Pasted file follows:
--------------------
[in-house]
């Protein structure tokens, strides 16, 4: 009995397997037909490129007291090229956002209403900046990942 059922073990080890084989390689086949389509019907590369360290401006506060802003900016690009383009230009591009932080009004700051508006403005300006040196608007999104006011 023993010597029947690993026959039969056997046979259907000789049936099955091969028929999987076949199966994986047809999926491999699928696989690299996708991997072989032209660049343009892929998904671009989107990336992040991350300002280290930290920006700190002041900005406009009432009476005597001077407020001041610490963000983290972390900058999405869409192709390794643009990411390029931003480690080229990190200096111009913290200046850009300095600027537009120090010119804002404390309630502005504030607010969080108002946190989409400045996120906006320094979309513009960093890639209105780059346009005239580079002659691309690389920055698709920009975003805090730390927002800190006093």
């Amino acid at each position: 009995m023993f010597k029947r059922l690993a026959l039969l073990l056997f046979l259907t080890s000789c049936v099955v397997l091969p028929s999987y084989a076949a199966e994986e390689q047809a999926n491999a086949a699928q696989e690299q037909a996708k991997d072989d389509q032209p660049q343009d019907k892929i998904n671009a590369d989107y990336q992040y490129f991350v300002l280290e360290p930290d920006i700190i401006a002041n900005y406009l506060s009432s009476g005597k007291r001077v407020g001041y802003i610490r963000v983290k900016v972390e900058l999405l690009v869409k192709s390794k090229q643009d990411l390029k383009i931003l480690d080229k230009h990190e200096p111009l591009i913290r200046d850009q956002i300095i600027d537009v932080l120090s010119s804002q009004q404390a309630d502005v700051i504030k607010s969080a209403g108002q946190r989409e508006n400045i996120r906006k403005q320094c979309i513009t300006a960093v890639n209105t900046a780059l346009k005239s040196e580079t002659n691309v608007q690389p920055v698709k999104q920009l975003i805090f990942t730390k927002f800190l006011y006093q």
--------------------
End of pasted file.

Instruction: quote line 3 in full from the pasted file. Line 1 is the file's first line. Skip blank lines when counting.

């Amino acid at each position: 009995m023993f010597k029947r059922l690993a026959l039969l073990l056997f046979l259907t080890s000789c049936v099955v397997l091969p028929s999987y084989a076949a199966e994986e390689q047809a999926n491999a086949a699928q696989e690299q037909a996708k991997d072989d389509q032209p660049q343009d019907k892929i998904n671009a590369d989107y990336q992040y490129f991350v300002l280290e360290p930290d920006i700190i401006a002041n900005y406009l506060s009432s009476g005597k007291r001077v407020g001041y802003i610490r963000v983290k900016v972390e900058l999405l690009v869409k192709s390794k090229q643009d990411l390029k383009i931003l480690d080229k230009h990190e200096p111009l591009i913290r200046d850009q956002i300095i600027d537009v932080l120090s010119s804002q009004q404390a309630d502005v700051i504030k607010s969080a209403g108002q946190r989409e508006n400045i996120r906006k403005q320094c979309i513009t300006a960093v890639n209105t900046a780059l346009k005239s040196e580079t002659n691309v608007q690389p920055v698709k999104q920009l975003i805090f990942t730390k927002f800190l006011y006093q």